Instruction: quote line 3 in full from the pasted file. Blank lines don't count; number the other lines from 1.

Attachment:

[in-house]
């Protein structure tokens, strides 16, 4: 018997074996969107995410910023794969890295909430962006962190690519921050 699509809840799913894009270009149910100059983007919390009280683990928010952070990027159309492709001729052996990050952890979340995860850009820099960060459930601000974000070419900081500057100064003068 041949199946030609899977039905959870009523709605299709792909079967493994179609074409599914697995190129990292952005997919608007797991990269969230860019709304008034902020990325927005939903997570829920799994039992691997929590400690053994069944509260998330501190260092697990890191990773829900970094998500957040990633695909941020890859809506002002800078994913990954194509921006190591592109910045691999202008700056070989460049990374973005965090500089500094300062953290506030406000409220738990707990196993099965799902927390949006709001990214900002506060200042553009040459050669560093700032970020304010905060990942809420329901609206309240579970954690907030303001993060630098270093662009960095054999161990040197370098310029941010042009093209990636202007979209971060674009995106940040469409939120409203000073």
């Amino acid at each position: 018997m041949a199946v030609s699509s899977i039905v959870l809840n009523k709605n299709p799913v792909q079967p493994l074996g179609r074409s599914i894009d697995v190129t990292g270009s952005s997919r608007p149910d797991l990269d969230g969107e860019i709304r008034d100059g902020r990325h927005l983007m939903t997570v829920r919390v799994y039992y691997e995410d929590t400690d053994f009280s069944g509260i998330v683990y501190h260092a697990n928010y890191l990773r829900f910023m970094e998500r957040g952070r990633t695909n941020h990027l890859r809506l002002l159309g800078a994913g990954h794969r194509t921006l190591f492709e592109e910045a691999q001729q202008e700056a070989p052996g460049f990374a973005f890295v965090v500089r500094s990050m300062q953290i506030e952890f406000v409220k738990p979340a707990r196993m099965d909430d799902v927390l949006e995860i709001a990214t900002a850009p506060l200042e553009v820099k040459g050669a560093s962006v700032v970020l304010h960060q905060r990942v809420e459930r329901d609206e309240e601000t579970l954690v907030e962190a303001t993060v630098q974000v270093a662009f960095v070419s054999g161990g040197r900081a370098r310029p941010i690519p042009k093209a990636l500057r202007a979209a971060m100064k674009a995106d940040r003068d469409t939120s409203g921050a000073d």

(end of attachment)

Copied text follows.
């Amino acid at each position: 018997m041949a199946v030609s699509s899977i039905v959870l809840n009523k709605n299709p799913v792909q079967p493994l074996g179609r074409s599914i894009d697995v190129t990292g270009s952005s997919r608007p149910d797991l990269d969230g969107e860019i709304r008034d100059g902020r990325h927005l983007m939903t997570v829920r919390v799994y039992y691997e995410d929590t400690d053994f009280s069944g509260i998330v683990y501190h260092a697990n928010y890191l990773r829900f910023m970094e998500r957040g952070r990633t695909n941020h990027l890859r809506l002002l159309g800078a994913g990954h794969r194509t921006l190591f492709e592109e910045a691999q001729q202008e700056a070989p052996g460049f990374a973005f890295v965090v500089r500094s990050m300062q953290i506030e952890f406000v409220k738990p979340a707990r196993m099965d909430d799902v927390l949006e995860i709001a990214t900002a850009p506060l200042e553009v820099k040459g050669a560093s962006v700032v970020l304010h960060q905060r990942v809420e459930r329901d609206e309240e601000t579970l954690v907030e962190a303001t993060v630098q974000v270093a662009f960095v070419s054999g161990g040197r900081a370098r310029p941010i690519p042009k093209a990636l500057r202007a979209a971060m100064k674009a995106d940040r003068d469409t939120s409203g921050a000073d």